Why people oppose trade institutions – On morality, fairness and risky actions

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Hauge, K. E., S. Kverndokk and A. Lange




Andre skrifter
CESifo WP no.9456


We investigate how moral considerations, background conditions and risk can trigger resistance to implement trading institutions. We provide survey results on moral opposition to trade on several goods and services like body organs, sex services, surrogate mothers, trade with developing nations, and trade with carbon emissions. Complementary experimental evidence allows identifying reasons for opposing trade going beyond pure moral considerations. We relate the opposition to trade in experimental and field contexts to an aversion to imposing risks on others. We then vary both background conditions and the riskiness from engaging in actual trade in the experiment. We show that distributional concerns primarily drive opposition to trade. Providing less information about individual background conditions and distributing gains from trade more equally alleviates opposition to trade.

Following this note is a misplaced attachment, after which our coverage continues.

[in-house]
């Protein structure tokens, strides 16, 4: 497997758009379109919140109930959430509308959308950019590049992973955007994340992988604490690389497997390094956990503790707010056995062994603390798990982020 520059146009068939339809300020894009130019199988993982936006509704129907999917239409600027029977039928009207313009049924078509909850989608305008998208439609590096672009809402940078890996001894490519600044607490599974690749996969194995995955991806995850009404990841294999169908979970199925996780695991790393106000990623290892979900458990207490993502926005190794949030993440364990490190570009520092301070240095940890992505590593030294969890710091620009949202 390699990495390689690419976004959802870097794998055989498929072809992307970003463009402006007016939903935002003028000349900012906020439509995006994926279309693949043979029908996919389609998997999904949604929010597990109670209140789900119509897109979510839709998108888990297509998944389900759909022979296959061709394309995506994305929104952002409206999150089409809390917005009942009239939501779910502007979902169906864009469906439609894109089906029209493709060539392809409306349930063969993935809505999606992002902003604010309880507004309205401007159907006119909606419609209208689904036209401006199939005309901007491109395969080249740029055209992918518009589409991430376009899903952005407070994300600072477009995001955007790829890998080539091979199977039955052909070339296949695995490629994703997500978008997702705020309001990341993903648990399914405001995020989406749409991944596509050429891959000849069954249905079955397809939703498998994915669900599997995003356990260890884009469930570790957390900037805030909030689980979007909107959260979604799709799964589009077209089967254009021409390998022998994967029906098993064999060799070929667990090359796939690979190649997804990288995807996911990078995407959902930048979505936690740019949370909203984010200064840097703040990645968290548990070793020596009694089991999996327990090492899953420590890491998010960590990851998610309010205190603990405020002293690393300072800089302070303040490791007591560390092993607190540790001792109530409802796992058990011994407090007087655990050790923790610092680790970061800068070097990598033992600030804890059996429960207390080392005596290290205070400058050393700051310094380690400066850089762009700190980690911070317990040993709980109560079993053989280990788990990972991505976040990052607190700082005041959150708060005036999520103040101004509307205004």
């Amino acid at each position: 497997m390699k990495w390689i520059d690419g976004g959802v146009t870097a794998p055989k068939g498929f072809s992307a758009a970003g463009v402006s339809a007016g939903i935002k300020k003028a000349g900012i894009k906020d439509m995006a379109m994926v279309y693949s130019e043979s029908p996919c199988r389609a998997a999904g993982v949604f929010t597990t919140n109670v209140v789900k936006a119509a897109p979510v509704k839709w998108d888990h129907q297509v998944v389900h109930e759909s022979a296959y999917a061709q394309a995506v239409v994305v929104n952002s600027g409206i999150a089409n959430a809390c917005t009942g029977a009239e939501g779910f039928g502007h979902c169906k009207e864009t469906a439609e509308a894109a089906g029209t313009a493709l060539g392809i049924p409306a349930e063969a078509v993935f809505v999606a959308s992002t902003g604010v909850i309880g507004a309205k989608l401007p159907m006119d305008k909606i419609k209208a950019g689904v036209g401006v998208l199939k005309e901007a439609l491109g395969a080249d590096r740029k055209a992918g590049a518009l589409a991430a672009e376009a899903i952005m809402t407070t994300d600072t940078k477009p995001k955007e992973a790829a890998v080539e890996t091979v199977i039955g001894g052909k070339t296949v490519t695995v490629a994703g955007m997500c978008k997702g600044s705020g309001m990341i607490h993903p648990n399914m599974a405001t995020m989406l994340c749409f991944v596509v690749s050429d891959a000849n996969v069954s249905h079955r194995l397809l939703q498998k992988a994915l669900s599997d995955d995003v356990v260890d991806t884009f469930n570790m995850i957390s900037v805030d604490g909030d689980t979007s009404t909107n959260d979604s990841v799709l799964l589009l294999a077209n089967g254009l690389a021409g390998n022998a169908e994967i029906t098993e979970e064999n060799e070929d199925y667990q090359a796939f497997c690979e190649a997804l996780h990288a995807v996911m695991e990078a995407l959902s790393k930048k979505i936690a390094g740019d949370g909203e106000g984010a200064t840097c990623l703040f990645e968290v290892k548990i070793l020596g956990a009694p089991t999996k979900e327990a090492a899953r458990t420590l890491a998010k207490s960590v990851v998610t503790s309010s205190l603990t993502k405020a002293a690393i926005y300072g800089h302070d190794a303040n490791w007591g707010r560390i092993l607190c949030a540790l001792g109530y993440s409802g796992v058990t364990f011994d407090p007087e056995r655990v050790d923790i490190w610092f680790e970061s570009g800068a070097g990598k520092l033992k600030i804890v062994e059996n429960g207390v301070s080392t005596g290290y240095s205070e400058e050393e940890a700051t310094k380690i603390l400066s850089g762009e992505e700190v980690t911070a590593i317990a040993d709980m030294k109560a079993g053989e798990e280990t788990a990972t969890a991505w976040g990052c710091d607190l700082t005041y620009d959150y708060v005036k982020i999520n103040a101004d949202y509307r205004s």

C900, D630, I140


trade, morality, fairness, distribution, experiment


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